How federal and private student loans compare
|Federal student loans||Private student loans|
|APR||Fixed rates from 4.53% to 7.08% depending on the loan type||Variable rates as low as 3% or lower, but can reach as high as 18% for fixed rates|
|Restrictions||Only for education-related expenses while you’re a student||For education and post-graduate expenses, such as studying for a bar exam or starting a medical residency|
|Repayment options||Deferred until six month after school, full fixed repayments or graduated and income-based options.||Typically deferred or interest-only repayments until six months after school, full fixed repayments over five to 20 years.|
Federal student loans generally attract lower interest rates than private student loans, but there’s a limit to how much you borrow and what you can use it for.
They also loans tend to be a first choice because they come with benefits like loan forgiveness programs, flexible repayment schedules, extended terms and multiple repayment options.
Students typically turn to private student loans after they’ve maxed out their federal loans or need help paying for a career-related postgraduate cost like studying for the bar exam or relocating for a medical residency.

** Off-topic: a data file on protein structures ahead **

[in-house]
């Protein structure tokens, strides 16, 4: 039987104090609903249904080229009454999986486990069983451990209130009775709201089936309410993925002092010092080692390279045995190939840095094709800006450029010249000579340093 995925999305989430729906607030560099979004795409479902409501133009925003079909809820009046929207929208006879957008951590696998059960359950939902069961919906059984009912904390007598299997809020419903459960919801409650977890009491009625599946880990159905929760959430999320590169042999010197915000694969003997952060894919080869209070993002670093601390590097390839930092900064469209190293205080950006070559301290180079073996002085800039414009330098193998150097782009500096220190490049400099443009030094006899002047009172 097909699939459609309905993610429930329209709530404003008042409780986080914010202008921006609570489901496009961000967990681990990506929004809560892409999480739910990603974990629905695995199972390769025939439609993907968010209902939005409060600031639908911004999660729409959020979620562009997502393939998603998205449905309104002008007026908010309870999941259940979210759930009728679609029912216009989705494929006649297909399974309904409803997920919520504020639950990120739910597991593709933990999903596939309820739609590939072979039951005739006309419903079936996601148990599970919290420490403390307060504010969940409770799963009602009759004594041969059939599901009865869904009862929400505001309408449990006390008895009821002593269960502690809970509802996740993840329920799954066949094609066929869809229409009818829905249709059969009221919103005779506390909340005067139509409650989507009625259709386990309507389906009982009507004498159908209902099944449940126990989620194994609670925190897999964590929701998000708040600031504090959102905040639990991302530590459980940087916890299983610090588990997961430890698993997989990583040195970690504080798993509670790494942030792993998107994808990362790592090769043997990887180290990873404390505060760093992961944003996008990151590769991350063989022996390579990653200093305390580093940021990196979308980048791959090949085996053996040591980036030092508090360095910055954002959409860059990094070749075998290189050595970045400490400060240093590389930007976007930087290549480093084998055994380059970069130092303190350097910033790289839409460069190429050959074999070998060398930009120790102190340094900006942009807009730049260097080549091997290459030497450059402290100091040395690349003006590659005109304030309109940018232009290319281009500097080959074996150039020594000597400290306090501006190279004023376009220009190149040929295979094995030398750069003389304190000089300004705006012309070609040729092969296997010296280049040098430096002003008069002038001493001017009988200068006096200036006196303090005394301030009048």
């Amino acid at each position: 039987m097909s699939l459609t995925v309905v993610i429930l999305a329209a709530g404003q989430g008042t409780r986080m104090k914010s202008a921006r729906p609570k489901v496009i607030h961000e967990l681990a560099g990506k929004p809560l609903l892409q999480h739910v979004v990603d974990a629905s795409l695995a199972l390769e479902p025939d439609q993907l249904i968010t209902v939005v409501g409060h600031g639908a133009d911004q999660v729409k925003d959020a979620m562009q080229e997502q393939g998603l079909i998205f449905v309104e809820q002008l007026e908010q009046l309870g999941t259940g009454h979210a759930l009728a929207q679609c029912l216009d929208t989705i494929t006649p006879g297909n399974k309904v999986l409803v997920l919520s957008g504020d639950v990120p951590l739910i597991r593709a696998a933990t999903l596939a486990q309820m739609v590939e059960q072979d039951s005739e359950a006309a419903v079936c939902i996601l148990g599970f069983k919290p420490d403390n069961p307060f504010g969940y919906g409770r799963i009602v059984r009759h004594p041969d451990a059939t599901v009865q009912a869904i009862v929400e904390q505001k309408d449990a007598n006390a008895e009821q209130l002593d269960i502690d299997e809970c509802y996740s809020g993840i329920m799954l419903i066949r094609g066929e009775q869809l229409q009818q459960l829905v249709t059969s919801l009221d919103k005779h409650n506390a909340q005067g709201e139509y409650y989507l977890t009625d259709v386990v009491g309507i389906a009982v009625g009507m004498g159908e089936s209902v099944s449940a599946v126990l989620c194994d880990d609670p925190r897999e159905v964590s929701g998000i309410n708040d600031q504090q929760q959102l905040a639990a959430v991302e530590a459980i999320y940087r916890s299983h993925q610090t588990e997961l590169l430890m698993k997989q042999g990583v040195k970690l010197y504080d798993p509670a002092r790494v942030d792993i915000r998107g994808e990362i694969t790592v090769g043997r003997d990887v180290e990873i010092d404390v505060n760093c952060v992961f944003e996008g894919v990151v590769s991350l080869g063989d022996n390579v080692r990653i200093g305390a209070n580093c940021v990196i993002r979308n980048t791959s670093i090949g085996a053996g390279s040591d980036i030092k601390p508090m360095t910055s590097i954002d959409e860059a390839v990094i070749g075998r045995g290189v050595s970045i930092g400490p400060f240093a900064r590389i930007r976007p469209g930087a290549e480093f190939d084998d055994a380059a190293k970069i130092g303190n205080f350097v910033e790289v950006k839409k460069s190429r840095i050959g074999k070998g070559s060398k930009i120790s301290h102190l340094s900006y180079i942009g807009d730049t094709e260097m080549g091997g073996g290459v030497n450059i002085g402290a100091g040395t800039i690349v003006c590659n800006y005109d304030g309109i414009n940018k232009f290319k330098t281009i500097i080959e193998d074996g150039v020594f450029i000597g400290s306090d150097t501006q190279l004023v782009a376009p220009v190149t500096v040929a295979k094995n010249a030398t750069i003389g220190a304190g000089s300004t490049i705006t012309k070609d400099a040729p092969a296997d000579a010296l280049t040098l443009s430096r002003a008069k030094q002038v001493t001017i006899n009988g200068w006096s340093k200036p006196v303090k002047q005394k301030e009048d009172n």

In addition to taking out a loan in the student’s name, there’s also the option to take out a loan the parent’s name. You might want to consider a Parent PLUS loan if you’ve exhausted all federal financing options. And if you need private financing, it could be an easier choice since parents with good credit and high income don’t have to bring on a cosigner.
You can find out if a parent loan is right for you by visiting our guide.
A breakdown of every student loan option
|Student loan||What it is||How it works||Where to get it|
|Undergraduate student loans||Federal and private student loans to pay for an undergraduate degree program.|